Return to Gallery of Frogs of the World

 Red-Eyed Leaf Frog (1998)
(Agalychnis callidryas)

Giclée prints available
$75 unframed 7" x 7"
$145 framed 15 1/2" x 15"
250 s/n plus 20 A/P

 Family Hylidae -- the treefrogs

This family of mostly tropical frogs is distributed globally but is absent from Africa and Asia. The center of Hylid diversity is in tropical America where nearly three-quarters of the world's species are found. They are characterized by peculiarities in the vertebrae and shoulder girdle as well as the more easily easily distinguished feature of large adhesive discs on the fingers and toes which allow them to climb on practically any surface. The vast majority of Hylids are aboreal, although a few are aquatic or terrestrial. Many species have adapted to breed in small pools of water in tree cavities, bromiliads, or other plants.

 Red-Eyed Leaf Frog (Agalychnis callidryas)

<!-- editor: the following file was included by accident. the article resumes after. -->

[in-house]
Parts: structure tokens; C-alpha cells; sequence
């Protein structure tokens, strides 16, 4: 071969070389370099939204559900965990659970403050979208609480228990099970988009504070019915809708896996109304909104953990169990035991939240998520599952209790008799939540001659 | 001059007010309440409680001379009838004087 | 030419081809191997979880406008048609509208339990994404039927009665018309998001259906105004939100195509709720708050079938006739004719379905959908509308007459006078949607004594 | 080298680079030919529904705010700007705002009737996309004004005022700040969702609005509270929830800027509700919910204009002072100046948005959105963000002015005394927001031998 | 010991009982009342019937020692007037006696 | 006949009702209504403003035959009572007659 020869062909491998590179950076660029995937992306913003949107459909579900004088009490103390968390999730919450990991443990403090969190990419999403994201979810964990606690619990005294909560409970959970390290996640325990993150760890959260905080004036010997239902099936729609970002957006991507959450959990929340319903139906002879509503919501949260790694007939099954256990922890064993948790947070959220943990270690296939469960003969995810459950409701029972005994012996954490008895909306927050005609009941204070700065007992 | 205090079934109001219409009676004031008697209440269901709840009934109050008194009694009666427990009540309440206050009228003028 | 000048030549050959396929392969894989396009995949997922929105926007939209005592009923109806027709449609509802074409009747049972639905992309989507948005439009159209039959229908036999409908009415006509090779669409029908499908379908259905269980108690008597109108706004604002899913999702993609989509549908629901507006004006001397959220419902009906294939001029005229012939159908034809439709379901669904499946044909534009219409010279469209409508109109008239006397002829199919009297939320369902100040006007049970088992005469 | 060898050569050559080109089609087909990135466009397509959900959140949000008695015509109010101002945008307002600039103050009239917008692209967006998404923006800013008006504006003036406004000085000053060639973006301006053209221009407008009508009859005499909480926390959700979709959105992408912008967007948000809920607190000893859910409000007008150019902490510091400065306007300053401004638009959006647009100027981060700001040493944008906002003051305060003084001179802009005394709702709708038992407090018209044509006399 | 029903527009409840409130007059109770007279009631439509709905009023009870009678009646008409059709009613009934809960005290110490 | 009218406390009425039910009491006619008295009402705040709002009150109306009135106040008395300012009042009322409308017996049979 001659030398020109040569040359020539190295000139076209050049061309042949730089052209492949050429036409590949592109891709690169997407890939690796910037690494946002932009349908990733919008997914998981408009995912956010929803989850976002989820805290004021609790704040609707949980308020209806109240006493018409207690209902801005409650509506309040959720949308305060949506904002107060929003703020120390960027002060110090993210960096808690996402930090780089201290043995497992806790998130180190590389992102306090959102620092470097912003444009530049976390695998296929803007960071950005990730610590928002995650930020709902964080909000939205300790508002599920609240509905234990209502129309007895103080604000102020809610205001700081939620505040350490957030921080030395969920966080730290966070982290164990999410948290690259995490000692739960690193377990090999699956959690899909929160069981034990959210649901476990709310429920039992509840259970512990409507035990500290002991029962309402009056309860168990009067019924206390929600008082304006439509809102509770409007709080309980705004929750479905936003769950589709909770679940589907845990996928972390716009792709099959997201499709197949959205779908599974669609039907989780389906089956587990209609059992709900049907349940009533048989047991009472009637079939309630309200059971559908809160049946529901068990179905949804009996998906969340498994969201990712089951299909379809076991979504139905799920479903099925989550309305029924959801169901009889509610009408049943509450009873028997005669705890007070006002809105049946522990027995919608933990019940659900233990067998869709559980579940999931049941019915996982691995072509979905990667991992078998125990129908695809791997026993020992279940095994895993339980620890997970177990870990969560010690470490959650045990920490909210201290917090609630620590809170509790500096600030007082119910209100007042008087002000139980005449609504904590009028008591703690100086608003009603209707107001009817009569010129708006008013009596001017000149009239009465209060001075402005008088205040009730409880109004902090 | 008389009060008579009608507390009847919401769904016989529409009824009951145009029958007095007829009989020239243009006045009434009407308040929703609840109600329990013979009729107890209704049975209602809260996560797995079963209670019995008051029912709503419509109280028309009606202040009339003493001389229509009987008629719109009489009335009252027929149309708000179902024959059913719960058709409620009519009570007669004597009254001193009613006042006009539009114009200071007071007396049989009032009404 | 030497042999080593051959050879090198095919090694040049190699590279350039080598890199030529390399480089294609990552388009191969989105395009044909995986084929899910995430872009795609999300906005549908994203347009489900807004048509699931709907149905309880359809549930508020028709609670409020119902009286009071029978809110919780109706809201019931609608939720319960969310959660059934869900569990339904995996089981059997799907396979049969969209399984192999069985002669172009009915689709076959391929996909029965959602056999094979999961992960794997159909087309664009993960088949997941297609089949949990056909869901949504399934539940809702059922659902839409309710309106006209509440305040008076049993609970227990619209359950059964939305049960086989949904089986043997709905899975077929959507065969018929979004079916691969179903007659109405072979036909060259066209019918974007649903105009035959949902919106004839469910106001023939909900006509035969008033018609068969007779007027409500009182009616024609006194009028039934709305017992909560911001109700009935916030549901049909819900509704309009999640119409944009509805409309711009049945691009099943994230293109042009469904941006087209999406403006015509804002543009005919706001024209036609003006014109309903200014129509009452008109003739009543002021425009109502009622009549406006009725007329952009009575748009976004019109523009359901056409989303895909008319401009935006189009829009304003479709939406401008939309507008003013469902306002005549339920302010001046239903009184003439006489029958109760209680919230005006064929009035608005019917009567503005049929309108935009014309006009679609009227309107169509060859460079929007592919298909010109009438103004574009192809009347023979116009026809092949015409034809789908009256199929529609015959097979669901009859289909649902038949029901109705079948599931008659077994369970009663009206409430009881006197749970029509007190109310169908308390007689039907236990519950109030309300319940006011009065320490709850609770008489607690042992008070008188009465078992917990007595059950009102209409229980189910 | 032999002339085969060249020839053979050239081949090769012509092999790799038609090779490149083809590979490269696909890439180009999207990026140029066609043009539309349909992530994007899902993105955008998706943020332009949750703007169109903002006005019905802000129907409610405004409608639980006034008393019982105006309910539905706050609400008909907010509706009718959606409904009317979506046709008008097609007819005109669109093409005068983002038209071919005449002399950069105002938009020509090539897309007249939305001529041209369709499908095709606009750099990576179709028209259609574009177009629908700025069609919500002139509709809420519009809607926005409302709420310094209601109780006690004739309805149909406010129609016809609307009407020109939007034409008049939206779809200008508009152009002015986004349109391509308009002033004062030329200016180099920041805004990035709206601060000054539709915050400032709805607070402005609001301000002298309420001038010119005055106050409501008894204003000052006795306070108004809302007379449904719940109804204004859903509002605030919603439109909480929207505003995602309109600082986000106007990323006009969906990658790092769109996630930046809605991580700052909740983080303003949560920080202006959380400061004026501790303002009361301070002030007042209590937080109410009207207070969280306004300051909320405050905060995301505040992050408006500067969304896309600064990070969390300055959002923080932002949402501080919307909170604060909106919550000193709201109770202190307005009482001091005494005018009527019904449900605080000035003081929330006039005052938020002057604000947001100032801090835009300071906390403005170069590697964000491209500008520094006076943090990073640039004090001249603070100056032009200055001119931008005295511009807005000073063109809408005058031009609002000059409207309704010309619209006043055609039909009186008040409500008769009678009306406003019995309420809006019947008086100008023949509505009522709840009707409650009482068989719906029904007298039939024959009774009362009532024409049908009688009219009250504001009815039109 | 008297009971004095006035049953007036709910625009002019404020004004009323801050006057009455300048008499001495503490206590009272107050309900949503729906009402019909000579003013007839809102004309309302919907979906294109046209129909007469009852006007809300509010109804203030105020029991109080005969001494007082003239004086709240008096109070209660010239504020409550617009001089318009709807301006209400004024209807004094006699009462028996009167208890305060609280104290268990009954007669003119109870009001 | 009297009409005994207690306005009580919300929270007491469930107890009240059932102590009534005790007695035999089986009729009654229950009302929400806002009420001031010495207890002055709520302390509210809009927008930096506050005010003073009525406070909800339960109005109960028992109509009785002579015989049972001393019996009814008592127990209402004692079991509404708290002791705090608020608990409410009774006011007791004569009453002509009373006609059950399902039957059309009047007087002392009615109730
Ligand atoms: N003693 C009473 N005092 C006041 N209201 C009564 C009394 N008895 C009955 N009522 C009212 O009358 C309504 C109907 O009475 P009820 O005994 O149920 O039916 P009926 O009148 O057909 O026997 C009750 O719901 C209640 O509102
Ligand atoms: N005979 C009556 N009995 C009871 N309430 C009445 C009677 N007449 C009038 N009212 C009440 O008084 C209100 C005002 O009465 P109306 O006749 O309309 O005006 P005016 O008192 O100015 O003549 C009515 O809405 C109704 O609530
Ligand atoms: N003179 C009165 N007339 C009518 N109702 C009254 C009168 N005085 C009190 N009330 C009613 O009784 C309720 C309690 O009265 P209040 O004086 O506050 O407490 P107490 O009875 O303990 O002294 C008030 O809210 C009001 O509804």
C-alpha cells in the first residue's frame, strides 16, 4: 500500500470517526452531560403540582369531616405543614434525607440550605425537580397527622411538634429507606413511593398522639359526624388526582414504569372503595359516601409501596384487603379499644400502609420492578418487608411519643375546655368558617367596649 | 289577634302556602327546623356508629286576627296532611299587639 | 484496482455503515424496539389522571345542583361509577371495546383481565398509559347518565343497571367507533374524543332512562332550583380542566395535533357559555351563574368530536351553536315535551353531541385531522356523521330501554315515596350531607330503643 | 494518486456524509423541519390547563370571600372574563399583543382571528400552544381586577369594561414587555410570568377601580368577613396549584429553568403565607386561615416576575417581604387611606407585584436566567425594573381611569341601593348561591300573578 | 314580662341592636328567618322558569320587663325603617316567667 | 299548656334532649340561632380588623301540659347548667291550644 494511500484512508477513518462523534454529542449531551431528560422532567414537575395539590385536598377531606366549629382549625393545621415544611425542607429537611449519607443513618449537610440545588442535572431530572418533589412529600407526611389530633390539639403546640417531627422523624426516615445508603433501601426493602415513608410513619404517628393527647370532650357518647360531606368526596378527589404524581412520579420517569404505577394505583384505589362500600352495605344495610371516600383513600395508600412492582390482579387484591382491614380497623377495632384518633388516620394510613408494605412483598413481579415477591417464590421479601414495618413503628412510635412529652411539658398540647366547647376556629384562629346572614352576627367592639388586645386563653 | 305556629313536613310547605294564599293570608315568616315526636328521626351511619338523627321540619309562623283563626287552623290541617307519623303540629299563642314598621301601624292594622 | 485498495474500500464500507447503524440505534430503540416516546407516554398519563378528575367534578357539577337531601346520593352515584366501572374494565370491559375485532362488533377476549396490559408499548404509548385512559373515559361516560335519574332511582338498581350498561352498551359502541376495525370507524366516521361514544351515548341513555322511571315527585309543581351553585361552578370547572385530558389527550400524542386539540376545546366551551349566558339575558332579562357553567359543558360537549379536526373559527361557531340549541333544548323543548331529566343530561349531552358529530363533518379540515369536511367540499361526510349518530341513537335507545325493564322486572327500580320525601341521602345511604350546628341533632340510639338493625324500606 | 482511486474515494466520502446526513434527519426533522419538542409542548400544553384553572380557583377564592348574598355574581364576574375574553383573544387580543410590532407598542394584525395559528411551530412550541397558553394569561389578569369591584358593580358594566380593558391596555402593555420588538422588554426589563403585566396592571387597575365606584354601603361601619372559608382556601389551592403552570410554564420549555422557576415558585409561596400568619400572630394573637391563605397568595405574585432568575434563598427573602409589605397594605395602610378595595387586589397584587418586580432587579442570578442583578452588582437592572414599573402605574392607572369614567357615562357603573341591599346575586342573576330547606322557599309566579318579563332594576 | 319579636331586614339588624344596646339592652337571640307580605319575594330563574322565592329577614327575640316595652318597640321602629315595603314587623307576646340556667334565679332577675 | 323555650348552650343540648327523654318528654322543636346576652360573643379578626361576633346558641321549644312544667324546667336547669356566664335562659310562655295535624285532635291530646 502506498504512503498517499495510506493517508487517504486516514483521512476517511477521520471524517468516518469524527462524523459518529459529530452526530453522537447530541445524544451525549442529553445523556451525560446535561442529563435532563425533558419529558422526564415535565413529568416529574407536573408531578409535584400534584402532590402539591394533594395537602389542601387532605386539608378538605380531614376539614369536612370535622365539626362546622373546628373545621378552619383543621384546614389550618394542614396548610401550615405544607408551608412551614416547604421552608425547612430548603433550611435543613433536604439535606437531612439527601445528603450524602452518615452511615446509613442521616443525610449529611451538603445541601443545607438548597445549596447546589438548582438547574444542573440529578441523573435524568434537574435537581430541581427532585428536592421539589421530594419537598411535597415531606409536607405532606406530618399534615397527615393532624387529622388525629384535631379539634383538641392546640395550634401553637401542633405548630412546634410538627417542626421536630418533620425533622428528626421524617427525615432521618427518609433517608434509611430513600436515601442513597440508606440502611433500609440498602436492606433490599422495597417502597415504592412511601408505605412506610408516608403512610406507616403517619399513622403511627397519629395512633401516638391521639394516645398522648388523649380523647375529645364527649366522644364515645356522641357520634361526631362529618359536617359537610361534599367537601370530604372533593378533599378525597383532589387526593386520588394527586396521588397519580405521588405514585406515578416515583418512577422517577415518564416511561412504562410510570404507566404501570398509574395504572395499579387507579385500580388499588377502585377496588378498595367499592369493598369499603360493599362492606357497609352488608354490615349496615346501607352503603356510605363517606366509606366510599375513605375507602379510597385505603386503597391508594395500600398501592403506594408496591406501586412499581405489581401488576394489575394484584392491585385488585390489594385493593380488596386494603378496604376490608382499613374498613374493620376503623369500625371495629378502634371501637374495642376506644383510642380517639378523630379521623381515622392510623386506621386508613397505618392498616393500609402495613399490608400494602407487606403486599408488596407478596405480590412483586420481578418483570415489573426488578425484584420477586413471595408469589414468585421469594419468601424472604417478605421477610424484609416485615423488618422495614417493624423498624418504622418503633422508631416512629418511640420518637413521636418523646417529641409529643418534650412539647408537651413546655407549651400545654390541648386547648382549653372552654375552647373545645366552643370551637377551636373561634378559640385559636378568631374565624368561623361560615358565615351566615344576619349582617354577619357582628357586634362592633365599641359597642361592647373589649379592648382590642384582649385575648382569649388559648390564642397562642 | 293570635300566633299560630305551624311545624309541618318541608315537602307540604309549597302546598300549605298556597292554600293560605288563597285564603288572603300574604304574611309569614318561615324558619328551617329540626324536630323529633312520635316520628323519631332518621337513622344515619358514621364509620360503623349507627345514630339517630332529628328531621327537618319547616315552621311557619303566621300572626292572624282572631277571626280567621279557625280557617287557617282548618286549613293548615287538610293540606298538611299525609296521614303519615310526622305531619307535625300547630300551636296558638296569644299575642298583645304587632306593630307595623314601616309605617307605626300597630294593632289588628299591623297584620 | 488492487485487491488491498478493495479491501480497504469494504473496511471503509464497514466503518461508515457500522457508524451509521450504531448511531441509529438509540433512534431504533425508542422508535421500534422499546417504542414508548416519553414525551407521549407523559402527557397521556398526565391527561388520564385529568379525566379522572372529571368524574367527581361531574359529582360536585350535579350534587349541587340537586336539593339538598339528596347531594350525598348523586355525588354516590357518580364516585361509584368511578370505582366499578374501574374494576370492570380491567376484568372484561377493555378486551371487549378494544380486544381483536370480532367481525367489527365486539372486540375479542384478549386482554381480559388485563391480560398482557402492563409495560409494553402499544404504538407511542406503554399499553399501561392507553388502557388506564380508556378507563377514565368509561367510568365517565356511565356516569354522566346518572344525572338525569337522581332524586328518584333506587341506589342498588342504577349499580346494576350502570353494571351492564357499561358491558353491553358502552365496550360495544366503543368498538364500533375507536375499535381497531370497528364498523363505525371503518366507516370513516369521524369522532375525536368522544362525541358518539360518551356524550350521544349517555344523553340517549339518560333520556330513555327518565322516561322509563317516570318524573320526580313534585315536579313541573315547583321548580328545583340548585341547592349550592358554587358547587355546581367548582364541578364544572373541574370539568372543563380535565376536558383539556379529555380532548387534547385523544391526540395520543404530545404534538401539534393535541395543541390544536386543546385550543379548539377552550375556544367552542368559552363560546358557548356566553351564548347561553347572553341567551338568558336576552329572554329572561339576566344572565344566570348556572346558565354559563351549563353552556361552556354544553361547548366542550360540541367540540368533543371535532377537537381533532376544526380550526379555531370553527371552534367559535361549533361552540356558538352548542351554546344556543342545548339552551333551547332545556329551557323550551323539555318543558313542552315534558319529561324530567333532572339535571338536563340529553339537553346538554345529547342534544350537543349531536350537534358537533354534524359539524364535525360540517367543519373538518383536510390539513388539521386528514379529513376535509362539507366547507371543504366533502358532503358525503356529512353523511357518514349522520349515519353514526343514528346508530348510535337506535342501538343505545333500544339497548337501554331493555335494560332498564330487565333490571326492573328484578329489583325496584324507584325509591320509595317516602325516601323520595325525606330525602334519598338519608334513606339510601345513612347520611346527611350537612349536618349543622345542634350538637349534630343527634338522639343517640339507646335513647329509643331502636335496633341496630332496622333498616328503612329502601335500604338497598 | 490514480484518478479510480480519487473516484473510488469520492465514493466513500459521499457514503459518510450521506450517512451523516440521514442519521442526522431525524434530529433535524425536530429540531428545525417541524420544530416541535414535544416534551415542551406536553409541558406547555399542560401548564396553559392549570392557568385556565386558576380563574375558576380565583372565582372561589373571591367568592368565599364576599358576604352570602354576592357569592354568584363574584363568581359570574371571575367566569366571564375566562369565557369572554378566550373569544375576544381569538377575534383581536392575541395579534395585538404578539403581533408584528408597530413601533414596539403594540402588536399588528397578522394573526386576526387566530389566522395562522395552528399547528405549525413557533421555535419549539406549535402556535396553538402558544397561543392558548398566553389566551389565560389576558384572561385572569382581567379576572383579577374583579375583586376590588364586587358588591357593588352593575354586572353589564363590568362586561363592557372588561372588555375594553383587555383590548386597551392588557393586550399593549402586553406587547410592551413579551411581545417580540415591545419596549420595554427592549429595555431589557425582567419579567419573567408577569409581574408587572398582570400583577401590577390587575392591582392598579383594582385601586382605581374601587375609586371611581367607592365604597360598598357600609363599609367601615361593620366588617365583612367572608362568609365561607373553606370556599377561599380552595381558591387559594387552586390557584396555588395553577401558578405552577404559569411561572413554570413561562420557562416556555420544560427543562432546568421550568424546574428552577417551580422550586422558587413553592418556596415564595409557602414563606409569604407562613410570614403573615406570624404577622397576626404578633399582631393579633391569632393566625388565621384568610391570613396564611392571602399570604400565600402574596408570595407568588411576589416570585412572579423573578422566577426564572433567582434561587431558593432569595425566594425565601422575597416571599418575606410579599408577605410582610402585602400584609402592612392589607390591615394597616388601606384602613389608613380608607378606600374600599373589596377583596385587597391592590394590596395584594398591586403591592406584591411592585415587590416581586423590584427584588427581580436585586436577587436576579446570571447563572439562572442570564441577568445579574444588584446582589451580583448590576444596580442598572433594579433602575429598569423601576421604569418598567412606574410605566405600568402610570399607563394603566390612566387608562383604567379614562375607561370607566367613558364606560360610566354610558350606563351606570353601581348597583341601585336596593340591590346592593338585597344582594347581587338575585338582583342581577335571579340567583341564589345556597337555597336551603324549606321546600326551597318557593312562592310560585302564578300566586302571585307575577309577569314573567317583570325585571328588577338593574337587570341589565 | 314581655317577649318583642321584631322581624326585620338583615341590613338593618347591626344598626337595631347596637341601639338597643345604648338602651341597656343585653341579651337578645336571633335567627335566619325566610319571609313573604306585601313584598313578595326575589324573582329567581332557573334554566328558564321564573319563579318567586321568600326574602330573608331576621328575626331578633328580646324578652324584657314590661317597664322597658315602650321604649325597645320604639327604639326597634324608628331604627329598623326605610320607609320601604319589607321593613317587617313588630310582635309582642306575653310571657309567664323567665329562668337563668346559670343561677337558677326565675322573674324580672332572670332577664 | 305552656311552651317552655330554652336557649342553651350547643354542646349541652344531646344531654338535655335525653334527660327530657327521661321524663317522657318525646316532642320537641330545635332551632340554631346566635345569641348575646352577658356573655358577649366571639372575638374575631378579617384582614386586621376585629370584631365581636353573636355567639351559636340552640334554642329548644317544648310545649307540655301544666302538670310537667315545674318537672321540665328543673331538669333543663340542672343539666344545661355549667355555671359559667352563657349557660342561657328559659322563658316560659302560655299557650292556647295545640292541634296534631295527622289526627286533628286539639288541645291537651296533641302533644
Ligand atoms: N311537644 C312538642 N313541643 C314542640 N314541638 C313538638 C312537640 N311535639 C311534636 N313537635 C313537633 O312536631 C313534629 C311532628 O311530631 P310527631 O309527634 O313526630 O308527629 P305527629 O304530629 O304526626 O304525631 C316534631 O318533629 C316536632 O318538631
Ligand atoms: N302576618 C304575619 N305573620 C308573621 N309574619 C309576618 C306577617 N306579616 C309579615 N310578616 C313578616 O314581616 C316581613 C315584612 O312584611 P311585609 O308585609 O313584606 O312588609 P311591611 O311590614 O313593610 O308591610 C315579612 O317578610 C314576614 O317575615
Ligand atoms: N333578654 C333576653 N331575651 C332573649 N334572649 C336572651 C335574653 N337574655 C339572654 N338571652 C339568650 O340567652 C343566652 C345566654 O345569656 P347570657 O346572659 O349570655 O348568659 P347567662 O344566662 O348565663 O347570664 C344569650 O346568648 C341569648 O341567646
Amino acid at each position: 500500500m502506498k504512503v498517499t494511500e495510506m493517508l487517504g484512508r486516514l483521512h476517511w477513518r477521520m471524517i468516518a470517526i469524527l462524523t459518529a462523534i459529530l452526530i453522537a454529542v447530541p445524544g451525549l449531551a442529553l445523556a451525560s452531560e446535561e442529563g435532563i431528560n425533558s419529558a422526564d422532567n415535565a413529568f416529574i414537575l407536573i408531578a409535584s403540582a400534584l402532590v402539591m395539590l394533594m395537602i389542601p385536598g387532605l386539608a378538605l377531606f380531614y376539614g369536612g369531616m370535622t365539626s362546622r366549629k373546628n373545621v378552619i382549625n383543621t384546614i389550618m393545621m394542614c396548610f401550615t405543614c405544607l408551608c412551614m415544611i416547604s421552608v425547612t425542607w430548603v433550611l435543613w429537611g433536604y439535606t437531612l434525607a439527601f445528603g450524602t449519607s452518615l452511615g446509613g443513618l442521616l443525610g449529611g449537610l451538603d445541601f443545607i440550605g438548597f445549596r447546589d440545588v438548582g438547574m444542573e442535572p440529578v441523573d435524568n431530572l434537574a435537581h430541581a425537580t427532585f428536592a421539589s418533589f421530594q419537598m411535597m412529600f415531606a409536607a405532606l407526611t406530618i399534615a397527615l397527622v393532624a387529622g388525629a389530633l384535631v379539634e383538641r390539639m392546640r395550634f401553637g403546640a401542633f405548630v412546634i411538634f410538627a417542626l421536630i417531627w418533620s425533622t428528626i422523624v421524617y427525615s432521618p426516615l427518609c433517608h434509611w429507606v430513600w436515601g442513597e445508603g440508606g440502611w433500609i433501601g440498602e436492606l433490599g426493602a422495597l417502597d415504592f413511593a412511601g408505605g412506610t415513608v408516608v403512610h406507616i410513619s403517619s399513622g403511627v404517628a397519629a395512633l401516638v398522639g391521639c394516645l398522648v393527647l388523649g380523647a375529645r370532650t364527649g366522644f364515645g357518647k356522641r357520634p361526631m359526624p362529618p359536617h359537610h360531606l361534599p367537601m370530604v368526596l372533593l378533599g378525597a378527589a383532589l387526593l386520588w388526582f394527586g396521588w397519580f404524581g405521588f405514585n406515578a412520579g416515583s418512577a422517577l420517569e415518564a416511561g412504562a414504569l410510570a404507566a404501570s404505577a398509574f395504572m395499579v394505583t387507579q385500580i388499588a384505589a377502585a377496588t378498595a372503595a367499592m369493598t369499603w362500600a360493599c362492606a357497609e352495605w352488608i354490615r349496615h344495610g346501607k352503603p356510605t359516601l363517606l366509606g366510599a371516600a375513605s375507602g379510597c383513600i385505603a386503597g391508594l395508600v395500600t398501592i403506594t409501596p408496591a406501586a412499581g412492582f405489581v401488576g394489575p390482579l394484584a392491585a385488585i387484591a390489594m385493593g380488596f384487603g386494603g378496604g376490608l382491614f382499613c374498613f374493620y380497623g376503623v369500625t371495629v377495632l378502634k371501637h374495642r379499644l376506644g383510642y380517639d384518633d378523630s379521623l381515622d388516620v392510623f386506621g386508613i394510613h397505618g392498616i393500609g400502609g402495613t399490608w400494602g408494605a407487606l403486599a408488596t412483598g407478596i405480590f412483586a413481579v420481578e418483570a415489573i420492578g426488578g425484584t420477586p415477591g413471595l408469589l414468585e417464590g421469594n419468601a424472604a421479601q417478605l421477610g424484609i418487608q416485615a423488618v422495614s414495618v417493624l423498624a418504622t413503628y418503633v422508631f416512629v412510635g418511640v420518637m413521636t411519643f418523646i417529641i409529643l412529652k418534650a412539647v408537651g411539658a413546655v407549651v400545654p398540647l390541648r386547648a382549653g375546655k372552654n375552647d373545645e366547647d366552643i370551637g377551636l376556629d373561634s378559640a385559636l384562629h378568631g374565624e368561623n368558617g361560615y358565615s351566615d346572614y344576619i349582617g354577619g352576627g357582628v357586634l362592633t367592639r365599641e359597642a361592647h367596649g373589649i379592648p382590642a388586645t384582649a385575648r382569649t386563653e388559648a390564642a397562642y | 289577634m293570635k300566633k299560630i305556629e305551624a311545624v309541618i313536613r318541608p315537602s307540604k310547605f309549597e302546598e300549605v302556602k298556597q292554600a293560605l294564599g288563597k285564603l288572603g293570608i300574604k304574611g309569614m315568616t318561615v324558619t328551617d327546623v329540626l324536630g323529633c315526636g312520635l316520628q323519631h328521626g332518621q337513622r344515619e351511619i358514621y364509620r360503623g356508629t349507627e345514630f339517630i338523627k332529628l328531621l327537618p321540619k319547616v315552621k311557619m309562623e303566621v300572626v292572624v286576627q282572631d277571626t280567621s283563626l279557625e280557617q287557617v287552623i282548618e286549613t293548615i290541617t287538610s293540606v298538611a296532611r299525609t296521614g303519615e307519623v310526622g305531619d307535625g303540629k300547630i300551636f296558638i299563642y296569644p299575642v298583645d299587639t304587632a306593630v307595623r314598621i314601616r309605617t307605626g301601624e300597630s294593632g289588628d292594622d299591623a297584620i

Distributed along the Caribbean lowlands from southern Mexico to Panama, with disjunct populations on the Pacific slopes of Panama and Costa Rica, the gaudy two-inch long red-eyed leaf frog is a favorite of photographers and herpetoculturists alike. During the rainy season these frogs often congregate in large numbers in flooded aroid swamps or other bodies of standing water with leaves directly above, to breed. Like the other members of their genus and the related Phylomedusa, they glue their egg clusters onto these leaves from where the hatching tadpoles drop into the water to live out their larval stage.